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|The Secret Life of Walter Mitty|
dir Ben Stiller
scr Steve Conrad
prd Stuart Cornfeld, Samuel Goldwyn Jr, John Goldwyn, Ben Stiller
with Ben Stiller, Kristen Wiig, Adam Scott, Kathryn Hahn, Shirley MacLaine, Patton Oswalt, Adrian Martinez, Sean Penn, Olafur Darri Olafsson, Ari Matthiasson, Gunnar Helgason, Marcus Antturi
release US 25.Dec.13, UK 26.Dec.13
13/US Fox 1h54
Mountaintop experience: Stiller and Penn
|R E V I E W B Y R I C H C L I N E|
Beautifully shot and seamlessly edited, this is one of those expertly made films that really needs a scruffy edge. Everything is so earnest and wondrous that we struggle to identify with anything or anyone on-screen. Just a whiff of cynicism could have given the movie the emotional kick it so desperately wants to deliver.
Daydreamer Walter (Stiller) manages photographic negatives at Life magazine, a job that couldn't be much more redundant in a digital, post-magazine world. Indeed, Life is being dismantled by a corporate goon (Scott). Then an old-school photographer (Penn) sends Walter a roll of film with the quintessential Life photo on it, but Walter can't find that negative. Talking with Cheryl (Wiig), the colleague he has a crush on, he finally gets the courage to venture beyond his comfort zone, following the trail to Greenland and beyond.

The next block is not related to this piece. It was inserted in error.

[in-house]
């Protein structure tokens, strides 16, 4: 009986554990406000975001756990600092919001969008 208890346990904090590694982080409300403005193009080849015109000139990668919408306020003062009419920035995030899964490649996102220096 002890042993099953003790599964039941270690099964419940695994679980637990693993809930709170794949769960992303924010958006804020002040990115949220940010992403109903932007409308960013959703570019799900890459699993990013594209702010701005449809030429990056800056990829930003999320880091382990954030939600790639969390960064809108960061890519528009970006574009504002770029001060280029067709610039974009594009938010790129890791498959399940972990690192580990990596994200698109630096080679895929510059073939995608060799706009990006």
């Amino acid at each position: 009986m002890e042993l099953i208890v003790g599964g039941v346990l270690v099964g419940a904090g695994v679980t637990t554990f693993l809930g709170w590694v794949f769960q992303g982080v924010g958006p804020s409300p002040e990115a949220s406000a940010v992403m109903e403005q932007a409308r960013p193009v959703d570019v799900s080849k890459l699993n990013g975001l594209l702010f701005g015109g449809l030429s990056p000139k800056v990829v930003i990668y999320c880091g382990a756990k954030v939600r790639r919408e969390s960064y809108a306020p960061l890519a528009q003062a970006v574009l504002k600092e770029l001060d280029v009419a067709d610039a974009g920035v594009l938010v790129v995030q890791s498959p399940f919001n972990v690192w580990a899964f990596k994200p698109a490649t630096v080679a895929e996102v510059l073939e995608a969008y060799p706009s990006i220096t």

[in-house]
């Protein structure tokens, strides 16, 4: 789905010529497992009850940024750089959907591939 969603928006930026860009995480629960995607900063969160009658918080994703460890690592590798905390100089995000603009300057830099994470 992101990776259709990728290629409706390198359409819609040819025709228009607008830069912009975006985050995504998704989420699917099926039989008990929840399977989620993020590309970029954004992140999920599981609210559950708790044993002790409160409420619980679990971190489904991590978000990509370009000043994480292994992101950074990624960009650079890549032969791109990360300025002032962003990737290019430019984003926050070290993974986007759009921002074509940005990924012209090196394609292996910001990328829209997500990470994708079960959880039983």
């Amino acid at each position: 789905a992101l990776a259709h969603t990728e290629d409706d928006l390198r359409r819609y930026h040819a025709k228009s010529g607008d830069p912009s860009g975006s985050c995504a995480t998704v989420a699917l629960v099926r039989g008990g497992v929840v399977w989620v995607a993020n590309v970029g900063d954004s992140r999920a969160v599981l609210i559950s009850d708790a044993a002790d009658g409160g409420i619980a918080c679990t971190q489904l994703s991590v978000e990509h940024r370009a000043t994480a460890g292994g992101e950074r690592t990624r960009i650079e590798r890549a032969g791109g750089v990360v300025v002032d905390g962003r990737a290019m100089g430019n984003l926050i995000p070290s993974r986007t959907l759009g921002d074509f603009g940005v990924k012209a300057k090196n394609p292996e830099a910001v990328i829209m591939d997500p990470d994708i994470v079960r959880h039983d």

Shot by Stuart Dryburgh, the film looks gorgeous, especially when the action shifts to the rugged beauty of Greenland, Iceland and the Himalayas. Along the way, Stiller directs several clever shifts between reality and Walter's imagination, although the fantasies become muddled once Walter actually leaves New York. This heightened unreality allows the story to surge into some genuinely emotional high points as Walter transcends each barrier.
Clearly Stiller wants us to do the same, but the characters are so thinly defined that they never become real people. The odd moment of genuine reflection catches us off guard, and each performance is nicely observed even if the actors struggle to add complexity. Stiller is likeable as the everyman at the centre of the fable, although his evolution is symbolised by his growing a beard, which is exactly what marks Scott as the movie's villain.
The fact that all of this happens at Life magazine is indicative of the script's lack of subtlety. And while cliches and stereotypes are comforting, especially in a story that plays with imaginative flights of fancy, these same things prevent the film from getting off the ground. It's simply too pushy and contrived, and never artistically inventive enough to whisk us away. Which kind of undermines the central message about getting out and living your life rather than hiding from it.
|R E A D E R R E V I E W S|
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© 2013 by Rich Cline, Shadows on the Wall|
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